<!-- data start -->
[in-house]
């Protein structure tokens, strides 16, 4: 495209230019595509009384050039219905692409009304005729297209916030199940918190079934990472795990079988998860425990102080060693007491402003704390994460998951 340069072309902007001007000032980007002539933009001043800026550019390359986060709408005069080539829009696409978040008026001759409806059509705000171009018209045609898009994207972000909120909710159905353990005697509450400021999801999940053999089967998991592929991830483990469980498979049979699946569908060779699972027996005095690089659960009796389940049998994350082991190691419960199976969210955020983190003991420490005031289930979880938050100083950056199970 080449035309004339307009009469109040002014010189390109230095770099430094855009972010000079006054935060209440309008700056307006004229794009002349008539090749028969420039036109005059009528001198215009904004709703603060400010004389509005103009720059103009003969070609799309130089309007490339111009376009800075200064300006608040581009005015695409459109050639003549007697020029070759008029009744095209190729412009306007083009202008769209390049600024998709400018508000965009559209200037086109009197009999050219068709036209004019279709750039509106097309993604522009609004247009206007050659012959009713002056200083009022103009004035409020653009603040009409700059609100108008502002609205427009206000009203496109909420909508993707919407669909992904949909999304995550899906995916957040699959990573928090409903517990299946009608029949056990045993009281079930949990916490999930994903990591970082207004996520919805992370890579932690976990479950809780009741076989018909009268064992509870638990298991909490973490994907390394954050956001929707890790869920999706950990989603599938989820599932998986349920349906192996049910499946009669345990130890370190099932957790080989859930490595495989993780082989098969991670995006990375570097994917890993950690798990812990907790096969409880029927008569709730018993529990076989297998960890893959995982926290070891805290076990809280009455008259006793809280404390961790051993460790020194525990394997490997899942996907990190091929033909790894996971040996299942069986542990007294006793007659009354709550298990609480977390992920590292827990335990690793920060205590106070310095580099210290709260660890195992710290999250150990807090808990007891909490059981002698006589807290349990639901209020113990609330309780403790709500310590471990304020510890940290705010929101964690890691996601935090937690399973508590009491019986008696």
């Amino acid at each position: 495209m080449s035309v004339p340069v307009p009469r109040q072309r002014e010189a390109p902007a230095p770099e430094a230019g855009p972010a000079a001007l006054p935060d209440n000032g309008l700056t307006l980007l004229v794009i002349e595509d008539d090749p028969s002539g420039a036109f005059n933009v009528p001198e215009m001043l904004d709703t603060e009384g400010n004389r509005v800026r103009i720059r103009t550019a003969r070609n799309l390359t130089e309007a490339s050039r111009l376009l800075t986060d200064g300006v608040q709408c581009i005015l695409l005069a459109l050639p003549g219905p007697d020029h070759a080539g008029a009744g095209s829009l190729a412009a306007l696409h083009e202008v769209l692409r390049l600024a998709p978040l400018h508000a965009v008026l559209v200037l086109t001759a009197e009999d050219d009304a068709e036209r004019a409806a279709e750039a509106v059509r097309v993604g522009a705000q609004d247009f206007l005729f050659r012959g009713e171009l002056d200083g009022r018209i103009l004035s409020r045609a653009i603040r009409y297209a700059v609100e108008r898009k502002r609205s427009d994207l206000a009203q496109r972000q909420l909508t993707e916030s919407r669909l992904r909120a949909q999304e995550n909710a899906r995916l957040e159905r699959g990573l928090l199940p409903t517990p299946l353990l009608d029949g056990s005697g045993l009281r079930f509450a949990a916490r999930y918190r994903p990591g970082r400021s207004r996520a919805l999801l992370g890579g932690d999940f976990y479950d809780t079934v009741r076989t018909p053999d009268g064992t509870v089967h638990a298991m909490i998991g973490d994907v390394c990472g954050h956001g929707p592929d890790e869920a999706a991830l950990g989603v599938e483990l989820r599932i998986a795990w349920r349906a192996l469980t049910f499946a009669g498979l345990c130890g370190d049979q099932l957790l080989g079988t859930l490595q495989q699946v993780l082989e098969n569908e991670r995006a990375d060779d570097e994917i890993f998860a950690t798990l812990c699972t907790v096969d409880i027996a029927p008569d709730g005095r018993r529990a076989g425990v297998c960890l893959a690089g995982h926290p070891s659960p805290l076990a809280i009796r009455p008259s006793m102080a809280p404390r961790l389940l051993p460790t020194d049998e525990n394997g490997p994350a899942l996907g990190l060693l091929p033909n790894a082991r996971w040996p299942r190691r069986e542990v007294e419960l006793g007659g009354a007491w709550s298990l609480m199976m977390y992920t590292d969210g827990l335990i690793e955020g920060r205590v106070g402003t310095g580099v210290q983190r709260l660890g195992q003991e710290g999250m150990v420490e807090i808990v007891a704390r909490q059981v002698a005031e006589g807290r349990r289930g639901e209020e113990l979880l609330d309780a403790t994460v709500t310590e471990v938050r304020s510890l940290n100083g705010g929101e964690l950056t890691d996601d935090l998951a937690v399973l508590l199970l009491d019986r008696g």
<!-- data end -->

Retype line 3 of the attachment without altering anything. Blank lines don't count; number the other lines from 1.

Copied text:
């Amino acid at each position: 495209m080449s035309v004339p340069v307009p009469r109040q072309r002014e010189a390109p902007a230095p770099e430094a230019g855009p972010a000079a001007l006054p935060d209440n000032g309008l700056t307006l980007l004229v794009i002349e595509d008539d090749p028969s002539g420039a036109f005059n933009v009528p001198e215009m001043l904004d709703t603060e009384g400010n004389r509005v800026r103009i720059r103009t550019a003969r070609n799309l390359t130089e309007a490339s050039r111009l376009l800075t986060d200064g300006v608040q709408c581009i005015l695409l005069a459109l050639p003549g219905p007697d020029h070759a080539g008029a009744g095209s829009l190729a412009a306007l696409h083009e202008v769209l692409r390049l600024a998709p978040l400018h508000a965009v008026l559209v200037l086109t001759a009197e009999d050219d009304a068709e036209r004019a409806a279709e750039a509106v059509r097309v993604g522009a705000q609004d247009f206007l005729f050659r012959g009713e171009l002056d200083g009022r018209i103009l004035s409020r045609a653009i603040r009409y297209a700059v609100e108008r898009k502002r609205s427009d994207l206000a009203q496109r972000q909420l909508t993707e916030s919407r669909l992904r909120a949909q999304e995550n909710a899906r995916l957040e159905r699959g990573l928090l199940p409903t517990p299946l353990l009608d029949g056990s005697g045993l009281r079930f509450a949990a916490r999930y918190r994903p990591g970082r400021s207004r996520a919805l999801l992370g890579g932690d999940f976990y479950d809780t079934v009741r076989t018909p053999d009268g064992t509870v089967h638990a298991m909490i998991g973490d994907v390394c990472g954050h956001g929707p592929d890790e869920a999706a991830l950990g989603v599938e483990l989820r599932i998986a795990w349920r349906a192996l469980t049910f499946a009669g498979l345990c130890g370190d049979q099932l957790l080989g079988t859930l490595q495989q699946v993780l082989e098969n569908e991670r995006a990375d060779d570097e994917i890993f998860a950690t798990l812990c699972t907790v096969d409880i027996a029927p008569d709730g005095r018993r529990a076989g425990v297998c960890l893959a690089g995982h926290p070891s659960p805290l076990a809280i009796r009455p008259s006793m102080a809280p404390r961790l389940l051993p460790t020194d049998e525990n394997g490997p994350a899942l996907g990190l060693l091929p033909n790894a082991r996971w040996p299942r190691r069986e542990v007294e419960l006793g007659g009354a007491w709550s298990l609480m199976m977390y992920t590292d969210g827990l335990i690793e955020g920060r205590v106070g402003t310095g580099v210290q983190r709260l660890g195992q003991e710290g999250m150990v420490e807090i808990v007891a704390r909490q059981v002698a005031e006589g807290r349990r289930g639901e209020e113990l979880l609330d309780a403790t994460v709500t310590e471990v938050r304020s510890l940290n100083g705010g929101e964690l950056t890691d996601d935090l998951a937690v399973l508590l199970l009491d019986r008696g």